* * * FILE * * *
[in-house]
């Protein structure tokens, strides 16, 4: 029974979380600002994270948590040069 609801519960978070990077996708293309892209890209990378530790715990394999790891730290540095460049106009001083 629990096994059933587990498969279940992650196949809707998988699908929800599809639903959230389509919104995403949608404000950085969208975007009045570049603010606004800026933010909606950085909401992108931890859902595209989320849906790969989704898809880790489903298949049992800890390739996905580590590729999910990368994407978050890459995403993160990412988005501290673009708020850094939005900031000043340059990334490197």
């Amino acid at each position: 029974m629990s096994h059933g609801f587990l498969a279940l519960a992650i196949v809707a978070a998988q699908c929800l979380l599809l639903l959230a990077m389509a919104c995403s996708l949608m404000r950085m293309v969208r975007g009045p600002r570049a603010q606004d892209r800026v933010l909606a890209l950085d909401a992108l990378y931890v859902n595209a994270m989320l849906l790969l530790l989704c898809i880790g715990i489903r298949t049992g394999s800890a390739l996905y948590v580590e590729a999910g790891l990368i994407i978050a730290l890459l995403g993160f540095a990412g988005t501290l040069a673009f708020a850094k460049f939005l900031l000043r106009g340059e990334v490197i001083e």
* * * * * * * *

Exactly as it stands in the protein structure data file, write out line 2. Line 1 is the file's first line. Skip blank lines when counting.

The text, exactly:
């Protein structure tokens, strides 16, 4: 029974979380600002994270948590040069 609801519960978070990077996708293309892209890209990378530790715990394999790891730290540095460049106009001083 629990096994059933587990498969279940992650196949809707998988699908929800599809639903959230389509919104995403949608404000950085969208975007009045570049603010606004800026933010909606950085909401992108931890859902595209989320849906790969989704898809880790489903298949049992800890390739996905580590590729999910990368994407978050890459995403993160990412988005501290673009708020850094939005900031000043340059990334490197």